How's the garden doing?

in reality, all of this has been a total load of old bollocks
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Rayge
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Re: How's the garden doing?

Postby Rayge » 12 Aug 2015, 20:41

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Another fancy columbine
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Re: How's the garden doing?

Postby Rayge » 12 Aug 2015, 20:45

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Knautia and oenothera combine with an unidentified weed to make an exciting colour combo in the scruffy neglected area by the pond.
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echolalia
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Re: How's the garden doing?

Postby echolalia » 21 Sep 2015, 22:37

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Blood lilies!

These pop up in a certain spot every year - they're very strange. Nice, though.

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That's no place to be dad, (Colin).
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Re: How's the garden doing?

Postby That's no place to be dad, (Colin). » 25 Sep 2015, 16:12

echolalia wrote:Image


Blood lilies!

These pop up in a certain spot every year - they're very strange. Nice, though.


Your lillies look a bit one dimensional echolia ,they look like flat-pack assembled tulips in fact !
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echolalia
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Re: How's the garden doing?

Postby echolalia » 25 Sep 2015, 18:58

Cool Colin wrote:Your lillies look a bit one dimensional echolia ,they look like flat-pack assembled tulips in fact !

:lol: They do!

That was a few days ago though - this was them today:

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Six String
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Re: How's the garden doing?

Postby Six String » 30 Sep 2015, 05:38

I took out my tomato plants and the Amaranth to make room for lettuce and spinach in the raised bed and I'm planting the front garden to almost completely brussel sprouts. I'm hoping the fixing of nitrogen will invigorate the soil a bit. It usually doesn't get enough cold days here to inspire the plants to really produce. At least that is what I've been told and calling my attempts at growing them moderately successful might get you cast out as an agent of mistruths. I will add my usual compost as well and hopefully we get rain in the spring and I can have a better garden. I would rethink my ideas of a garden next year. I might cut back growing all together and just grow some less thirsty plants overall. I spent way too much time worrying about water for the garden this year and I don't think it is necessary for me to do that again.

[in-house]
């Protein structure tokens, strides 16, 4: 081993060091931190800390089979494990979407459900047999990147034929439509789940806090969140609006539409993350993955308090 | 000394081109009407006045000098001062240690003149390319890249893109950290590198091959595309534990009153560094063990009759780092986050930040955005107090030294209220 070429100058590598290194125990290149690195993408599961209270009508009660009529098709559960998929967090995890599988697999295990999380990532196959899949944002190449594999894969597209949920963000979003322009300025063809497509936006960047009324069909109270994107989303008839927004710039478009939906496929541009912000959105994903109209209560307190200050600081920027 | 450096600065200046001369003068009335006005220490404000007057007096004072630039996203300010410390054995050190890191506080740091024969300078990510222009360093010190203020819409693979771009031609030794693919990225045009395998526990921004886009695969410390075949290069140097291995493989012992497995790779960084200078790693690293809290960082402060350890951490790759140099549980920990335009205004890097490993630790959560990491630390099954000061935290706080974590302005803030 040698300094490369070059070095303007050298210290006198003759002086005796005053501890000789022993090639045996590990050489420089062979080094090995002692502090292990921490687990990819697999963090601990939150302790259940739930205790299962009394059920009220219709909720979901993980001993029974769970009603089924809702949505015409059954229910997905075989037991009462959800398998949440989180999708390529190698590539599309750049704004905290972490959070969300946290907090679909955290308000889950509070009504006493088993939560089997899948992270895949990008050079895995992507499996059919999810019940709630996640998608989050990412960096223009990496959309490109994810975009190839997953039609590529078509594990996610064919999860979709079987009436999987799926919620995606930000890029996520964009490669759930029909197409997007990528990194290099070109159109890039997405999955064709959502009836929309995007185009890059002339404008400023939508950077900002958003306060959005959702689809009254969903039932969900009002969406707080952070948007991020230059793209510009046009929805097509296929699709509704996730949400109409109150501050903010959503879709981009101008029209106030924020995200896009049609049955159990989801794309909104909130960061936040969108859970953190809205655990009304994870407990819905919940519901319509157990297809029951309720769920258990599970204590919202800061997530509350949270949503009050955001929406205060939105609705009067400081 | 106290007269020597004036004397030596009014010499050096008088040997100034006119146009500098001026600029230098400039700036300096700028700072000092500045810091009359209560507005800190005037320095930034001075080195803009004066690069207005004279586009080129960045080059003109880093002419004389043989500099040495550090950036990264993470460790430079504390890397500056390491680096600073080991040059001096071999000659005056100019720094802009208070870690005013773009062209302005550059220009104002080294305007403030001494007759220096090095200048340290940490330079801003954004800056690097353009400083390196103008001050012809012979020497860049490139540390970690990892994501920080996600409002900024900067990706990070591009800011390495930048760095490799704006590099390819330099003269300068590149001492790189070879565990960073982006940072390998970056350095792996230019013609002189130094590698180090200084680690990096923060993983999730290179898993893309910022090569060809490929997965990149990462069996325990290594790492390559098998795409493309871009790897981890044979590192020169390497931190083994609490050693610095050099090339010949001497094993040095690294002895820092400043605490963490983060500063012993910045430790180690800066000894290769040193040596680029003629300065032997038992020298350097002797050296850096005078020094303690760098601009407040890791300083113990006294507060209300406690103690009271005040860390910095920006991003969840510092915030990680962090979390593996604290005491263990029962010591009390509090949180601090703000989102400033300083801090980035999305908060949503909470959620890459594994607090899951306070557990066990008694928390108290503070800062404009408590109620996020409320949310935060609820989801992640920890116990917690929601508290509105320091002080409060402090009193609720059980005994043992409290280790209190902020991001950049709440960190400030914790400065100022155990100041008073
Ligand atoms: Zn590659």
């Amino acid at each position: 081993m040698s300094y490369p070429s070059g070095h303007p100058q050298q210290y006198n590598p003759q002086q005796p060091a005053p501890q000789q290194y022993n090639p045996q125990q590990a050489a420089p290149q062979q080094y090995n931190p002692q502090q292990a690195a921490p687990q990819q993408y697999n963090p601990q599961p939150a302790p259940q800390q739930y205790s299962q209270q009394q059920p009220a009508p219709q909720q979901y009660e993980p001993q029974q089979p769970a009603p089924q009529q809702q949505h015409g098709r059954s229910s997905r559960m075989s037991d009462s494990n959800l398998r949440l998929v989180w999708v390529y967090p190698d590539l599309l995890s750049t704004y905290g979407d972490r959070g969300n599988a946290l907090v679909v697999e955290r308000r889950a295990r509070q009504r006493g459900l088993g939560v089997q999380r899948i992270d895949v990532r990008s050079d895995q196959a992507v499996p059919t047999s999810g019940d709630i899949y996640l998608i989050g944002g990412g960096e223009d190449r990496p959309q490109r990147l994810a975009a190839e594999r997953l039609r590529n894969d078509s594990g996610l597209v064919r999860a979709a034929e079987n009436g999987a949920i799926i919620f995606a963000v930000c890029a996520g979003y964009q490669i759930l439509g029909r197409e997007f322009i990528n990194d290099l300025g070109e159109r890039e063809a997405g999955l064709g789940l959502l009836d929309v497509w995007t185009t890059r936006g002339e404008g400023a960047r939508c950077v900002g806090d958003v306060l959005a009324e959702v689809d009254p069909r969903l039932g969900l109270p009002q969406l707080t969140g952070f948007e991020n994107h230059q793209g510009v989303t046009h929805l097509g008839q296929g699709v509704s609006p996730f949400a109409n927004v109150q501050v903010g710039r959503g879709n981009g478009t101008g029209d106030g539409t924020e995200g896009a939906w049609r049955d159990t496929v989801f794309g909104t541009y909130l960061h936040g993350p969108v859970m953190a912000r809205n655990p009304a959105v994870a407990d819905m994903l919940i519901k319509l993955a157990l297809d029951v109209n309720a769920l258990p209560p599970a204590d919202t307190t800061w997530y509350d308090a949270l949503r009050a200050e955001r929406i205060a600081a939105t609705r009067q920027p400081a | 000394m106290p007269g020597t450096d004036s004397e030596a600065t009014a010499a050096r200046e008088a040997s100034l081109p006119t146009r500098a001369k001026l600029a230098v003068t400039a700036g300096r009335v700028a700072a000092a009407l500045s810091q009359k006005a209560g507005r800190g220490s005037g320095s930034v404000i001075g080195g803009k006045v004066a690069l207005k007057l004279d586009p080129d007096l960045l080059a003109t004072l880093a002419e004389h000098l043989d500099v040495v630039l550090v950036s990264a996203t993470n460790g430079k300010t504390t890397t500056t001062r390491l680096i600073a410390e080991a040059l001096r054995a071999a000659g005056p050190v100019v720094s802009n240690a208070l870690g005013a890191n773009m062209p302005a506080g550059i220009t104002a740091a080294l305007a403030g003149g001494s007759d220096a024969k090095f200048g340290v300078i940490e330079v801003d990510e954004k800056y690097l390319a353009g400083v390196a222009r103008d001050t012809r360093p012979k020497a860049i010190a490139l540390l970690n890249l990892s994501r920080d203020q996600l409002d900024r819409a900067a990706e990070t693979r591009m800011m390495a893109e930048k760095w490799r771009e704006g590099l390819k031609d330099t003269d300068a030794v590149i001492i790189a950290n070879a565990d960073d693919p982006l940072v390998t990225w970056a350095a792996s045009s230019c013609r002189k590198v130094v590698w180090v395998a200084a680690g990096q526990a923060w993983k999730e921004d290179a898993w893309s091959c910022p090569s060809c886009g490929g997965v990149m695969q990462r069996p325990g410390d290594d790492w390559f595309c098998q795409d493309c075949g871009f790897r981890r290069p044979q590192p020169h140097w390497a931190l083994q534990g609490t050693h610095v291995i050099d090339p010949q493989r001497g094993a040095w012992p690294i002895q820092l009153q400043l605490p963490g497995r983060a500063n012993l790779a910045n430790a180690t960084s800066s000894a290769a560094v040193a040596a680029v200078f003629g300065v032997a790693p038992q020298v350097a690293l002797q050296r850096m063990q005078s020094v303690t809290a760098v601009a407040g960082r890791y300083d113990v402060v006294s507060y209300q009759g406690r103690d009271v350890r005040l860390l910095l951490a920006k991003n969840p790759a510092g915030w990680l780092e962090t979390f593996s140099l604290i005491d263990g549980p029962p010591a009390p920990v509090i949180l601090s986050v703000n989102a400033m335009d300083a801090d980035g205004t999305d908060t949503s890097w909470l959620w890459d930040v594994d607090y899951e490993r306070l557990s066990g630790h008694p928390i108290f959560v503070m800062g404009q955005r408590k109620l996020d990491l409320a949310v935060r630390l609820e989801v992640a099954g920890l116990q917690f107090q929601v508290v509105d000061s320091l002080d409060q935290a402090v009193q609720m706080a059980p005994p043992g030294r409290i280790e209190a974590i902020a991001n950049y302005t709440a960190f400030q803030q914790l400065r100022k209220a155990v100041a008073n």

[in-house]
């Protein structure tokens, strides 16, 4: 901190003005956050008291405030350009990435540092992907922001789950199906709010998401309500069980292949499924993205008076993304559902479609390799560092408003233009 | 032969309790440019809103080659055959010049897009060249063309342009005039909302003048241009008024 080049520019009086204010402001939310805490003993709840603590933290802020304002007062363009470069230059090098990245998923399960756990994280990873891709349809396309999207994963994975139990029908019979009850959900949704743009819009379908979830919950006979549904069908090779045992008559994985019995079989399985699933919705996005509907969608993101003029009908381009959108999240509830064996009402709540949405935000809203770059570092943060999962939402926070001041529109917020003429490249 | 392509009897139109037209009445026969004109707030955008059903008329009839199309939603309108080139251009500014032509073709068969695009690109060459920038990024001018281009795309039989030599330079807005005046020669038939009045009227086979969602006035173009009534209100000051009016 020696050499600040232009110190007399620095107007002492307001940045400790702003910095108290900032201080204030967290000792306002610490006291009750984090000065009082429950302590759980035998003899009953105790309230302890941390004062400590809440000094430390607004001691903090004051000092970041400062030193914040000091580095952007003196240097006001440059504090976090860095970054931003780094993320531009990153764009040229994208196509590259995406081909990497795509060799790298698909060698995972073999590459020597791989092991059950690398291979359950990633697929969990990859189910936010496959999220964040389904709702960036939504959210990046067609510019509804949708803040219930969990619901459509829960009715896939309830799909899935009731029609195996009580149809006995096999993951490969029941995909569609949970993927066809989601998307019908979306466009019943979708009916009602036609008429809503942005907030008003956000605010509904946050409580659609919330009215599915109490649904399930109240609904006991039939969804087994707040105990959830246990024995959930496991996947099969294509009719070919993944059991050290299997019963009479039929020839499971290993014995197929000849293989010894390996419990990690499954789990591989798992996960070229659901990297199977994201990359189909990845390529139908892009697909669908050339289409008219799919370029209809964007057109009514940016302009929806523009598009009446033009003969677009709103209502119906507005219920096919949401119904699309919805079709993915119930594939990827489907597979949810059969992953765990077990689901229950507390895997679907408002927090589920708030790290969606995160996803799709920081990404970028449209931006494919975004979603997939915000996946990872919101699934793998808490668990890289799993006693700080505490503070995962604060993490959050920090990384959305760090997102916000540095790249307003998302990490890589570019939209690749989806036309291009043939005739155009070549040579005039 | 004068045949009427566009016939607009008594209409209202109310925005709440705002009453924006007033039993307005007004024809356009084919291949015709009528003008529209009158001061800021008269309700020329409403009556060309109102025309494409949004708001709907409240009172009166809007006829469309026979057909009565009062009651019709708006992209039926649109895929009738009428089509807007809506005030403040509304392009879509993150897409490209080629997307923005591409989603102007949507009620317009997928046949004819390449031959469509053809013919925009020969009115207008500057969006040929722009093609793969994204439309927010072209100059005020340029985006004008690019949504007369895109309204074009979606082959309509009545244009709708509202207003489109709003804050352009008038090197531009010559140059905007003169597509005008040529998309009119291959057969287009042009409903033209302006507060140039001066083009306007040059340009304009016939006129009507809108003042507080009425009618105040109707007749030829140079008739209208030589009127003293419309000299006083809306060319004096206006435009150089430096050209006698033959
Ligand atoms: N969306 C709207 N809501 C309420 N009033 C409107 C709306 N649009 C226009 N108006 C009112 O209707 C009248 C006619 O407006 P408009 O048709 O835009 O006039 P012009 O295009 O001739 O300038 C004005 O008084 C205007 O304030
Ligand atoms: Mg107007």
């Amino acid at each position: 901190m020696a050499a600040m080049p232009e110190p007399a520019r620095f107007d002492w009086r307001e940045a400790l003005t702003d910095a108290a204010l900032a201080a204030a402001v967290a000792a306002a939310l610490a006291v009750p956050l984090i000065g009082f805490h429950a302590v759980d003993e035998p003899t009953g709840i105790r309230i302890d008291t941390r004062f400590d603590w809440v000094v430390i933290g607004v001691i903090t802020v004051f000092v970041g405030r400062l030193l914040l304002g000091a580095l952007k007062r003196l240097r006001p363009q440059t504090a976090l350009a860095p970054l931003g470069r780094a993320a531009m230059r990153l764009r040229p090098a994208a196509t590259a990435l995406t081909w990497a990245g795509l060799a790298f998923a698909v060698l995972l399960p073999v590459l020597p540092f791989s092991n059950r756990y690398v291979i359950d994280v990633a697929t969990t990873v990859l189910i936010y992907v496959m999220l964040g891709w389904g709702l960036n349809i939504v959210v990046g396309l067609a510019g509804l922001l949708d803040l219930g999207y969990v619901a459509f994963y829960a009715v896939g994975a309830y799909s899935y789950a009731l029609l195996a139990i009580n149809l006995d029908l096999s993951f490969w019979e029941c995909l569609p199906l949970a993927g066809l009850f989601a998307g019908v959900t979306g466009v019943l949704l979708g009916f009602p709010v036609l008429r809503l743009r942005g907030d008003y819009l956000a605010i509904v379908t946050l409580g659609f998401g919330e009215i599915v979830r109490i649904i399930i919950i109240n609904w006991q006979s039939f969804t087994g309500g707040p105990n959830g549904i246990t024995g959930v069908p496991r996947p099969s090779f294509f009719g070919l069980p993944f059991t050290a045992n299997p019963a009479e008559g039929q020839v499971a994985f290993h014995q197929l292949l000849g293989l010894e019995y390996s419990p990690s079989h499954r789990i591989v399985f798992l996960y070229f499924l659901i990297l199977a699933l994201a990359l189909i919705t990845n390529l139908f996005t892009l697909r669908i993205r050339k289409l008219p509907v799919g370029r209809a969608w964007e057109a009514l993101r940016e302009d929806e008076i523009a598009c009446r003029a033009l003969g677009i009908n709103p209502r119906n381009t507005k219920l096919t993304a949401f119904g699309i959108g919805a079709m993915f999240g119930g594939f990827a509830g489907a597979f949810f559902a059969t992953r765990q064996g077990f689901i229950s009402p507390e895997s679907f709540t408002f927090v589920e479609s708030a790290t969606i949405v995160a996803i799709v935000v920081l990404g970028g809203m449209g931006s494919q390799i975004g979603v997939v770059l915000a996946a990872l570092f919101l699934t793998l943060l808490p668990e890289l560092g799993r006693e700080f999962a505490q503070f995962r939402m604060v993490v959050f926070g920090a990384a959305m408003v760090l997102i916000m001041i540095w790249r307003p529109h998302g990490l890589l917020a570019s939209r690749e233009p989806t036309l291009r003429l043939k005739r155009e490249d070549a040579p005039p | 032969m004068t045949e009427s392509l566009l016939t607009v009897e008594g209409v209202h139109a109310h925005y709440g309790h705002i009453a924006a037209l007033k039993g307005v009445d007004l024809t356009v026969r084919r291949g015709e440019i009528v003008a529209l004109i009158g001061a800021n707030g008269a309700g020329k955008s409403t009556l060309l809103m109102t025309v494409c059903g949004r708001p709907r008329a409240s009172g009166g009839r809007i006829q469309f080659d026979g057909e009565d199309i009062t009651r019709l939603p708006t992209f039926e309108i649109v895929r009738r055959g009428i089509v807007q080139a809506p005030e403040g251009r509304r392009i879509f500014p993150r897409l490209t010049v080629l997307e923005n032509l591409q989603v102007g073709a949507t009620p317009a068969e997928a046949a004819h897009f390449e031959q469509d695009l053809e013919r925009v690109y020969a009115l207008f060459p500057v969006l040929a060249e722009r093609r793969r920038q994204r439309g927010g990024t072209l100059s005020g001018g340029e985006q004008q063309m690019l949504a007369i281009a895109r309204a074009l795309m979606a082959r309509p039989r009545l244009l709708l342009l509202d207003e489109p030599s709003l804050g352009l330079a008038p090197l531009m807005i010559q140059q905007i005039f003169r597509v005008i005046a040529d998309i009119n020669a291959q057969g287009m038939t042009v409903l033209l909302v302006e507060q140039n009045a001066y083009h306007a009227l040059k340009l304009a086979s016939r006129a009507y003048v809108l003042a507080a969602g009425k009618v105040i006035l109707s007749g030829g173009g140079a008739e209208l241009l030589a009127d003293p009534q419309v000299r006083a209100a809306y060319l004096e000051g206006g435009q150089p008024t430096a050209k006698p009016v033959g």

Most years I let the plants go through their life cycles or a freeze which ever comes first but this year with less water I don't think it's prudent to keep it up. I can get good tomatoes from the farmer's market if I need them. The varieties available are staggering. They don't call it Sacratomato for nothing.

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Re: How's the garden doing?

Postby Six String » 05 Oct 2015, 00:34

I got my brussel sprouts, lettuce and spinach planted yesterday. I hope it rains this winter. Oh yeah, and my wife sprouted some brocoli plants so she planted those in the raised bed. Now that the weather is cooling I see the snails are becoming more
plentiful and active.

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Re: How's the garden doing?

Postby northernsky » 01 Feb 2016, 07:11

Took part in Sweden's annual bird-feeder survey on Saturday. It's always on the last weekend of January. You report the largest number of individuals of any species you see at the same time. This year's result was:

great tit 3
blue tit 3
willow tit 1
marsh tit 1
coal tit 1
nuthatch 1
greenfinch 2
redpoll 26
siskin 1
goldfinch 2
bullfinch 12
blackbird 1

...which is the largest number of species I've been able to report for the survey. :) Normally we get a bigger variety from March, when the short-distance migrants are passing through.
No crested tits or tree sparrows at all this winter yet though, that's never happened before. :(

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Re: How's the garden doing?

Postby Six String » 02 Mar 2016, 01:28

My brussel sprouts are starting to shoot with the wamer weather. The lovage is starting to peek out of the ground but I haven't seen the tarragon yet which is usually one of the first things to show up when the weather starts warming. The pineapple sage is blooming like crazy a second time. Those red flowers are stunning in the winter amidst the brown. Golden beet are also comng up. Woo hoo!

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Re: How's the garden doing?

Postby di Maio » 02 Mar 2016, 03:26

northernsky wrote:Took part in Sweden's annual bird-feeder survey on Saturday. It's always on the last weekend of January. You report the largest number of individuals of any species you see at the same time. This year's result was:

great tit 3
blue tit 3
willow tit 1
marsh tit 1
coal tit 1
nuthatch 1
greenfinch 2
redpoll 26
siskin 1